, Volume 4, Issue 1-2, pp 59-72

Protein accumulation in traumatic brain injury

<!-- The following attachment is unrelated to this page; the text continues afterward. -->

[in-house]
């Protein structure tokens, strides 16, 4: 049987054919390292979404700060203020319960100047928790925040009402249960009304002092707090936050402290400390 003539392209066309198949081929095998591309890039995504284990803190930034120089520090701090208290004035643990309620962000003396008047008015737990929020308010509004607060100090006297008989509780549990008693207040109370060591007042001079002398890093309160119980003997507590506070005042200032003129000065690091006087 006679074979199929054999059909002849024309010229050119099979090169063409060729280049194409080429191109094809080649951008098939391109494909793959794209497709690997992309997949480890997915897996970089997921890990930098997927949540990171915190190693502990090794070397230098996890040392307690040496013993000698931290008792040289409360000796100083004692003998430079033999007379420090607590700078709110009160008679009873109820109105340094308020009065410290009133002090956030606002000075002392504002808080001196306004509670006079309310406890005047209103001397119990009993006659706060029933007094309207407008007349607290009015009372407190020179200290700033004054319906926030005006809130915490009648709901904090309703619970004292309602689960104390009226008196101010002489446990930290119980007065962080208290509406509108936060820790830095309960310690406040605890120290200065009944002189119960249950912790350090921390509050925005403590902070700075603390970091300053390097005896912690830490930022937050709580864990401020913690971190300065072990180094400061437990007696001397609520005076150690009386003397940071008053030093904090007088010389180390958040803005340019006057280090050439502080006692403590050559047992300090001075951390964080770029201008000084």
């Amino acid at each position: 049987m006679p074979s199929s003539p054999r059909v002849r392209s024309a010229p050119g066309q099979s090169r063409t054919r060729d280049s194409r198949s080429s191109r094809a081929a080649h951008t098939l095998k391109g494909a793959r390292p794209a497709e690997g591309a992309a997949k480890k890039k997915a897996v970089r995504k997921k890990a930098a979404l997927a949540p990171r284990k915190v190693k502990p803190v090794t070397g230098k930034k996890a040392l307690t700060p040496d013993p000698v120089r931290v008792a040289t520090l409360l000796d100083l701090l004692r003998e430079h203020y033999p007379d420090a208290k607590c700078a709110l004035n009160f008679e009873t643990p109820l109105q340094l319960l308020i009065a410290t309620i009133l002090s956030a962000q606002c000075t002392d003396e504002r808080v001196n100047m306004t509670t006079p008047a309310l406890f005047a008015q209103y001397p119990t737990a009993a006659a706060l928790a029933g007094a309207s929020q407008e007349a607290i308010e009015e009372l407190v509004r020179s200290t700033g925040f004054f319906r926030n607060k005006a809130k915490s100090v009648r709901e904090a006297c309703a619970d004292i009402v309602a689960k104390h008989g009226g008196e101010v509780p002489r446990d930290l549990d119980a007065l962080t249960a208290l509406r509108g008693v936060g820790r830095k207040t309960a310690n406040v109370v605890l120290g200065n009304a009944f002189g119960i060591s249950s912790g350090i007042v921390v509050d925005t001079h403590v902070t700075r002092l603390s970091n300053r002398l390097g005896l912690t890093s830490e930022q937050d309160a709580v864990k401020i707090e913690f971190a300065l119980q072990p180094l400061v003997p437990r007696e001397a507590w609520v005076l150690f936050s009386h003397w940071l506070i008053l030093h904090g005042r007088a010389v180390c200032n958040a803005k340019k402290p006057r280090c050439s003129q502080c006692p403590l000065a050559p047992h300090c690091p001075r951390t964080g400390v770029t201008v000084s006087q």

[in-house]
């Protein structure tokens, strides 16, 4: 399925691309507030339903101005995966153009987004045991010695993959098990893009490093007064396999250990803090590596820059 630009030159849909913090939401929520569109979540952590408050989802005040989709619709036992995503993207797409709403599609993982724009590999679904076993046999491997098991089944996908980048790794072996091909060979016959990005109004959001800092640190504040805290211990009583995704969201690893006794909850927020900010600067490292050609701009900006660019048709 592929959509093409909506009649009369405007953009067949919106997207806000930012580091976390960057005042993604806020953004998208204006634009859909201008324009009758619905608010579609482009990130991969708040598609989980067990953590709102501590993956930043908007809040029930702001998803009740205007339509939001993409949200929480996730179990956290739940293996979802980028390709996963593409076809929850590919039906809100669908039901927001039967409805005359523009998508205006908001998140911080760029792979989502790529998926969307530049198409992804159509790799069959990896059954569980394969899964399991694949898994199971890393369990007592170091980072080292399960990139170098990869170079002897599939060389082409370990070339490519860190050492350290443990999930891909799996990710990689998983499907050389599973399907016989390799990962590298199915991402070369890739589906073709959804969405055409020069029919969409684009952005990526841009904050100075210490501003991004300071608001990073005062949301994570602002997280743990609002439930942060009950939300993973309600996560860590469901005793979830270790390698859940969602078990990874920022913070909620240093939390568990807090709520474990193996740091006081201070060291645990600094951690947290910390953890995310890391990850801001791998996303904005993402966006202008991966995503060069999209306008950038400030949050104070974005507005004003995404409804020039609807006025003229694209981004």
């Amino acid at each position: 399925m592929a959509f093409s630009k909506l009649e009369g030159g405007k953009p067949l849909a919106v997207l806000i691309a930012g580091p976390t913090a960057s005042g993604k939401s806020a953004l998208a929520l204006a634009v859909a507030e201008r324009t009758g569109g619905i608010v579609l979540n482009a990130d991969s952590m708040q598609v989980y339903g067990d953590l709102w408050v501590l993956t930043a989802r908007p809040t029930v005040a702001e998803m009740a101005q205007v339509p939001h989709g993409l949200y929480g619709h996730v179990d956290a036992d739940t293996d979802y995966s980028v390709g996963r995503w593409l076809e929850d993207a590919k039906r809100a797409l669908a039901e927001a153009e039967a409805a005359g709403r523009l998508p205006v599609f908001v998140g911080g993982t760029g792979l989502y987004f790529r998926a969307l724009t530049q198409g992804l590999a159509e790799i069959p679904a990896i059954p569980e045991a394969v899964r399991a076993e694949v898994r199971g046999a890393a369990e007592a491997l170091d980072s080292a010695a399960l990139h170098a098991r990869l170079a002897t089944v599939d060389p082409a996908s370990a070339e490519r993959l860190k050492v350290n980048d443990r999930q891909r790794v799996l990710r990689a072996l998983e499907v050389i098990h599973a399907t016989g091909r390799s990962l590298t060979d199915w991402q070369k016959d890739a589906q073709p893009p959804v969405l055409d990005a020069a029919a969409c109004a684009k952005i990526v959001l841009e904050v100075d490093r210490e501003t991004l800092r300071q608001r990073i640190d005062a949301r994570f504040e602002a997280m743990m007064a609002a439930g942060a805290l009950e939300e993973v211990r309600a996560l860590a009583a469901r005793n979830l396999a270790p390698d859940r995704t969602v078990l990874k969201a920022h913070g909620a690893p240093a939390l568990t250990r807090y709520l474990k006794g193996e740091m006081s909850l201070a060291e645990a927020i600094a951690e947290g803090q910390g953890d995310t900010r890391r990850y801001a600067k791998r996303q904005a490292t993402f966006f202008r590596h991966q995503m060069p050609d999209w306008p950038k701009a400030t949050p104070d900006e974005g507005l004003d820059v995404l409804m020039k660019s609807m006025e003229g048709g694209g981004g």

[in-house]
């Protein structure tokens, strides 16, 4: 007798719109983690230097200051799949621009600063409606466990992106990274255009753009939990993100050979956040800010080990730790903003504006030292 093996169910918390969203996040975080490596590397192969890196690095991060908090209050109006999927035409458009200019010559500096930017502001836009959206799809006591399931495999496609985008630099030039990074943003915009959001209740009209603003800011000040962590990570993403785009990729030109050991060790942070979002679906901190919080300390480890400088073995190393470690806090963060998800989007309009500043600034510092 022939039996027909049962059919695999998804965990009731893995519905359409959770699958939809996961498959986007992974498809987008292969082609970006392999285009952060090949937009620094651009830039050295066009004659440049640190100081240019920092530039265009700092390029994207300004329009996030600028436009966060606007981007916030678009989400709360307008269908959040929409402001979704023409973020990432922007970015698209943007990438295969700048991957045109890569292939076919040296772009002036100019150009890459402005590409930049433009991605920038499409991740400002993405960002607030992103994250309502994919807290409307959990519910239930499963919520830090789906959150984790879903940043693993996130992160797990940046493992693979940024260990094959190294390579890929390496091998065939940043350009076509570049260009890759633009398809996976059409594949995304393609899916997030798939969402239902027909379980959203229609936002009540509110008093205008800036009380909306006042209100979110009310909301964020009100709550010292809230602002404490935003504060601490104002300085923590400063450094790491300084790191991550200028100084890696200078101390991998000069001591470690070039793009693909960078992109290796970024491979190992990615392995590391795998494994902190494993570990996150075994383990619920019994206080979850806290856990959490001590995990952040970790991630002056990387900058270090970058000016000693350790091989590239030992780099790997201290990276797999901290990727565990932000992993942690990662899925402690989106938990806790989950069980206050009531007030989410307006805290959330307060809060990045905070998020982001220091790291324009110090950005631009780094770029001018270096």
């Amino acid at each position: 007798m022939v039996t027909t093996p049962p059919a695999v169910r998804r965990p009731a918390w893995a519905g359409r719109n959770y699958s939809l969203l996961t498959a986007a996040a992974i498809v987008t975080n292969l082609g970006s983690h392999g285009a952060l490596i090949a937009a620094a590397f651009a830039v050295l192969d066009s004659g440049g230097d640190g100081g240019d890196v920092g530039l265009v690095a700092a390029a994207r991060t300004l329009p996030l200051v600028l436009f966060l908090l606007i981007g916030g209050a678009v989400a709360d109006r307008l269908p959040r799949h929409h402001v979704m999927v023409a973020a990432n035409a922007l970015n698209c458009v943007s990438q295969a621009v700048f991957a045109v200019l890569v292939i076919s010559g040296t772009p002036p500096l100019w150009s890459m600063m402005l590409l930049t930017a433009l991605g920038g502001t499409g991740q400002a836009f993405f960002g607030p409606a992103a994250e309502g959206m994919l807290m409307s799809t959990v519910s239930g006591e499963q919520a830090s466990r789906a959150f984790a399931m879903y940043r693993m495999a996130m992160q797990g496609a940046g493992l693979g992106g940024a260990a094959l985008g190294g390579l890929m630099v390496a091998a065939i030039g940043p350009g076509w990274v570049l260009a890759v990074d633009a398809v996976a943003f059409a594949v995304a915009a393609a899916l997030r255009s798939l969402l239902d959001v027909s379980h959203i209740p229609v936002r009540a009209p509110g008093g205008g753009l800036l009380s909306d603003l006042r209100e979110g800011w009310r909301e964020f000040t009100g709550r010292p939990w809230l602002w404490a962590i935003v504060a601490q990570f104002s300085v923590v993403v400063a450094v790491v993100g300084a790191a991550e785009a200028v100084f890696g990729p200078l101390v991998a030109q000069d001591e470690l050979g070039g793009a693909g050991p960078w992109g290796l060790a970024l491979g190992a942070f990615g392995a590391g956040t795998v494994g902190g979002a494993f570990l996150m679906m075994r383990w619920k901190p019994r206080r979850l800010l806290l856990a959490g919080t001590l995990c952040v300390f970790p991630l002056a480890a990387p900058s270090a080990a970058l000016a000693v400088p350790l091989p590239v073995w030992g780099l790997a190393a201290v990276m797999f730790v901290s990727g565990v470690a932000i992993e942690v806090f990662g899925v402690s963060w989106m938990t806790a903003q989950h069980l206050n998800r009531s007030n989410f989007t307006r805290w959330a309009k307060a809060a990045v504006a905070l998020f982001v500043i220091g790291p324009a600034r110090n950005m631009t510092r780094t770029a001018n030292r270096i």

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Traumatic brain injury (TBI) is one of the most devastating diseases in our society, accounting for a high percentage of mortality and disability. A major consequence of TBI is the rapid and long-term accumulation of proteins. This process largely reflects the interruption of axonal transport as a result of extensive axonal injury. Although many proteins are found accumulating after TBI, three have received particular attention; β-amyloid precursor protein and its proteolytic products, amyloid-β (Aβ) peptides, neurofilament proteins, and synuclein proteins. Massive coaccumulations of all of these proteins are found in damaged axons throughout the white matter after TBI. Additionally, these proteins form aggregates in other neuronal compartments and in brain parenchyma after brain trauma. Interestingly, TBI is also an epigenetic risk factor for developing neurodegenerative disorders, such as Alzheimer’s disease and Parkinson’s disease. Here, the similarities and differences of these accumulations with pathologies of neurodegenerative diseases will be explored. In addition, the potential deleterious roles of protein accumulations on functional outcome and progressive neurodegeneration following TBI will be examined.